Mac OS X Will Not Mount Pegasus R4 After a Failed Physical Disk Replacement

  • Last Post 31 July 2017
Anthony Petosa posted this 29 July 2017

Recently, I had a hard disk failure in my Pegasus R4 (first generation) RAID5-configured disk array. The fourth of four drives failed. Per the Pegasus R4/R6 Compatibilty List available on the Promise Technology site, I purchased the following compatible hard disk:

Toshiba DT01ACA100, 1 TB, 6 Gb/s transfer rate, 64 MB buffer size, 7200 RPM

It replaces the original Hitachi HDS721010DLE630, 1 TB, 6 Gb/s transfer rate, 64(?) MB buffer size, 7200 RPM disk drive. Promise Technology informed me that mixing and matching drives from different manufacturers and with (potentially) different buffer sizes has no impact on the Pegasus R4's ability to function properly. Since I used a hard disk on the compability list, I felt confident that no issue would arise after replacing the failed disk drive.

Once Installed I went through the process of manually rebuidling the replacement drive. Promise Technology confirmed that I would incur no data loss, since the disk array is set up with RAID5 and that the rebuild process would populate the replacement hard drive with the RAID5 parity bit data necessary for data redundancy. With RAID5 in a 4-disk configuration, one drive can fail without the impact of data loss. After the drive failed and up this point, where I replaced it, I made no attempt to execute neither read nor write operatoins on the disk array, even though I was informed that read operations are safe.

After installing the replacement disk drive, I ran the Promise Utility application, and the dashboard reported green in every dashboard item listed under 'System Status'. Unfortunately, my Macbook Pro's OS no longer 'sees' the Pegasus R4 logical disk drive; it does not appear on the desktop. Of course, I first tried checking Finder Preferences to ensure the 'external disks' option was checked. As I suspected this was not the cause, since I have other external drives that are mounted and reported on the desktop. Next, I ran Apple's Disk Utility application, selected the 'PROMISE PEGAGUS' volume, and clicked on the 'Mount' button at the top of the Disk Utilitiy application window. Disk Utility reported the following error:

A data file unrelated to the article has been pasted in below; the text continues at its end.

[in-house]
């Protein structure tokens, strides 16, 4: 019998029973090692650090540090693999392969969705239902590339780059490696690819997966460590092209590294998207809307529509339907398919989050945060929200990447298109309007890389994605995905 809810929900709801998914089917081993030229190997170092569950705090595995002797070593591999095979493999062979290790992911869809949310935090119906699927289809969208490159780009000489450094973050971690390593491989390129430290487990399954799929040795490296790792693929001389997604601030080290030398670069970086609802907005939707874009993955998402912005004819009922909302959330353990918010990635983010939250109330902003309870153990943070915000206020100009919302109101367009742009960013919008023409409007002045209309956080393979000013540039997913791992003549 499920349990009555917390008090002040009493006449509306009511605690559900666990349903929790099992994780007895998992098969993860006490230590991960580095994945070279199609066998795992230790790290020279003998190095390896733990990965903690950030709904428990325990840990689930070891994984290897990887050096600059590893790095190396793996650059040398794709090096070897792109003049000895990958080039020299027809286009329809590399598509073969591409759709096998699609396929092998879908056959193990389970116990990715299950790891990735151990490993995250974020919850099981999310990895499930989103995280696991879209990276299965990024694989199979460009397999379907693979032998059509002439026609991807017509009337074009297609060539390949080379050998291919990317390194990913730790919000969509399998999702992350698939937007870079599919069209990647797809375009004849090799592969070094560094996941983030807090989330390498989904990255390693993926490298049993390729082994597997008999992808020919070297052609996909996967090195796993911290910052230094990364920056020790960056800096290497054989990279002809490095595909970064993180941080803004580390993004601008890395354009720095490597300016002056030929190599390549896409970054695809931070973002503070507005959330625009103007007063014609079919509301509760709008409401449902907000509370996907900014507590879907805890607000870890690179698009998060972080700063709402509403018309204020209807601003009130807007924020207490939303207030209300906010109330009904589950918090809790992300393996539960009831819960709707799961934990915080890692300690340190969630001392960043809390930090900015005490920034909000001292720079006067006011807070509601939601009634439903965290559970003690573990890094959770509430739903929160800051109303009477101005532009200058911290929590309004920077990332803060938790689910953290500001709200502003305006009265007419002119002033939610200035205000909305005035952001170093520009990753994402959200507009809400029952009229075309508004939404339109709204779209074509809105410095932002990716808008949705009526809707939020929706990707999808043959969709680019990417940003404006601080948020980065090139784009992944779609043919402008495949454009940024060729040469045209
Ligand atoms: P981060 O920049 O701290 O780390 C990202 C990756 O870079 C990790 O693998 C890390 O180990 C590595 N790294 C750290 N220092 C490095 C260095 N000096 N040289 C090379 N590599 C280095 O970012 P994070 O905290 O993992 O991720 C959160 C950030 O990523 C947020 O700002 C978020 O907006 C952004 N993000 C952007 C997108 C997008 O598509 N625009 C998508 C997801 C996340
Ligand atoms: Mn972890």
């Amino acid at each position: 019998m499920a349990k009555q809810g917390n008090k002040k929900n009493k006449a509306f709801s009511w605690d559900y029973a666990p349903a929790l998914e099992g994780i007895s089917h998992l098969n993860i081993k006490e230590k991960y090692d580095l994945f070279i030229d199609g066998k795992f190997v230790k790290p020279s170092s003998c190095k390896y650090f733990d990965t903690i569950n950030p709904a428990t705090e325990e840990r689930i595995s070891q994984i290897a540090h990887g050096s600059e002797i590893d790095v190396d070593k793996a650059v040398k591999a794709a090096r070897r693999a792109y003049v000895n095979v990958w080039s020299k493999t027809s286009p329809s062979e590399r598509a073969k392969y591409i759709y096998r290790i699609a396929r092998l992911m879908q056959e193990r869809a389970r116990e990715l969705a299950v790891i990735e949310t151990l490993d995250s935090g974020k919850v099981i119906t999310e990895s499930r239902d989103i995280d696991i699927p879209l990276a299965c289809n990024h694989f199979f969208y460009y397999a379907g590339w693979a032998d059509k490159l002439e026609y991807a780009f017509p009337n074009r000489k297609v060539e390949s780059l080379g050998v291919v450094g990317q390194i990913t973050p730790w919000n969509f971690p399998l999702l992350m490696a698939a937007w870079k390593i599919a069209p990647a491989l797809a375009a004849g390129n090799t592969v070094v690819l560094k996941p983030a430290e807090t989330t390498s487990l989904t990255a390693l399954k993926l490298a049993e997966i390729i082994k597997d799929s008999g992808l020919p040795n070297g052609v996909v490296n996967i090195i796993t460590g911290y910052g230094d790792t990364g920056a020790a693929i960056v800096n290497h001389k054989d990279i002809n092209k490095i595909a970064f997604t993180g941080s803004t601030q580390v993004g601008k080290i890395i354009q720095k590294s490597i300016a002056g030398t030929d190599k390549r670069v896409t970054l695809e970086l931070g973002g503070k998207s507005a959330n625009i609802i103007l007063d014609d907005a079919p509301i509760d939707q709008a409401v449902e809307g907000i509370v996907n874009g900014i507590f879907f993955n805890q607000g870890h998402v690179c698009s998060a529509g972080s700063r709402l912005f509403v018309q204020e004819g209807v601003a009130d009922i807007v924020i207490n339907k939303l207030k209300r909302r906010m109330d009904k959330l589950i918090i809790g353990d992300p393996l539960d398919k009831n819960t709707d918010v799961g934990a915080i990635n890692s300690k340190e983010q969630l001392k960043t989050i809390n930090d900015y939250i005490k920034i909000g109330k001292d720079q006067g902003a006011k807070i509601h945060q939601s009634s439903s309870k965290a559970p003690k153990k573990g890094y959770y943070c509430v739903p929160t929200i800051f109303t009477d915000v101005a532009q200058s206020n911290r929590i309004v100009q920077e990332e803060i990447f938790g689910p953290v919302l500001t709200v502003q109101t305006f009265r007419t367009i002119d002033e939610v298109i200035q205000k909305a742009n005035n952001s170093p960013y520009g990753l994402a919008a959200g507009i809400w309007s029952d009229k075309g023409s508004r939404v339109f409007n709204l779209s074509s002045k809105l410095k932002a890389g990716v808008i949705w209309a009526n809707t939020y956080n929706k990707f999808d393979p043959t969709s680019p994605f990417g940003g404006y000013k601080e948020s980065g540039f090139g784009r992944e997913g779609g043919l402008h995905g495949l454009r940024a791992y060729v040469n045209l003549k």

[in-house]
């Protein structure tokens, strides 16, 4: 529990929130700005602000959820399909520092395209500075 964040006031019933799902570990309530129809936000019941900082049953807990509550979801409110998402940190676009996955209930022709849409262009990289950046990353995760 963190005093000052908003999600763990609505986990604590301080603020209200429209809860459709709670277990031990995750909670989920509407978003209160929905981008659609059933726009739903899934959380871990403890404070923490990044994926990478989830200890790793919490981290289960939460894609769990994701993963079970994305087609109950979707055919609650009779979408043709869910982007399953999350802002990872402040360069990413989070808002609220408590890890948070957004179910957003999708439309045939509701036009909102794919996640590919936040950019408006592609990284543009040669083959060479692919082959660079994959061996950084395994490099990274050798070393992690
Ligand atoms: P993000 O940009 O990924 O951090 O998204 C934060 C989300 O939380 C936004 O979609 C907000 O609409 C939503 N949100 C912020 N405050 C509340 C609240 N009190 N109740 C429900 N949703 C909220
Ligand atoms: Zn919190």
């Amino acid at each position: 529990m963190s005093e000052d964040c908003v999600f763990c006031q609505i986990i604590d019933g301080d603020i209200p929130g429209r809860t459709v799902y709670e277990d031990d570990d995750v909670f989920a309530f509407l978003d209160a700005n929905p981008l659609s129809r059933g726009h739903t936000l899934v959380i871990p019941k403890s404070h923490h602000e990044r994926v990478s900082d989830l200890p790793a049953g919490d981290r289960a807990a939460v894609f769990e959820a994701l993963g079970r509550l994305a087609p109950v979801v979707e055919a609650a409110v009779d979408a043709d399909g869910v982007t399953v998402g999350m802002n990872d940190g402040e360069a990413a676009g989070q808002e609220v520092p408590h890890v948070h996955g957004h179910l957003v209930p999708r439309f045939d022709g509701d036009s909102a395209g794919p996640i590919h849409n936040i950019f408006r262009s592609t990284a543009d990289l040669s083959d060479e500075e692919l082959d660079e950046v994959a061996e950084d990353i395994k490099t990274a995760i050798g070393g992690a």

"Mount failed: The disk 'PROMISE PEGASUS' could not be mounted. Try running First Aid on the disk and then retry mounting."

At this point I am hesitant to proceed without some reassurances. Will running 'First Aid' in any way cause data loss on my RAID5 disk array? Are there any safe 'First Aid' operations I can perform without jeopardizing my existing data?

Here are specs on my MacbookPro:

  • Retina, Mid 2012
  • 2.7 GHz Intel Core i7
  • 16 GB 1600 MHz DDR3
  • NVIDIA GeForce GT 650M 1024 MB
  • OS X Yosemite (Version 10.10.5)

Your feedback is greatly appreciated.

Thank you.

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Pradeep Chidambaranath posted this 29 July 2017

 Hi Anthony,

Kindly go to to create a support ticket with the complete subsystem for further investigation.

Go to the below link go download the latest version of the utility.  


Follow the below step to save the subsystem report for further investigation.

- Open Promise Utility.
- Click subsystem information icon on the top of the window.
- Click the lock symbol on the left bottom corner of the screen to unlock the utility.
- Click on save service report button to save the subsystem report.  


Pradeep C

Anthony Petosa posted this 31 July 2017


Thank you for the reply and your recommendations. I will create a support ticket and also download the latest utility version. However, before doing so, is there any particular reason why I would need to install the utility update? After all, the disk array was functioning properly prior to the hard disk failure, and I replaced the failed disk with one enumerated in the compatibility list. What could have changed that would require a utility update?

I'm trying to understand the problem before I commit to invasive measures like software and/or firmware updates.

Thank you.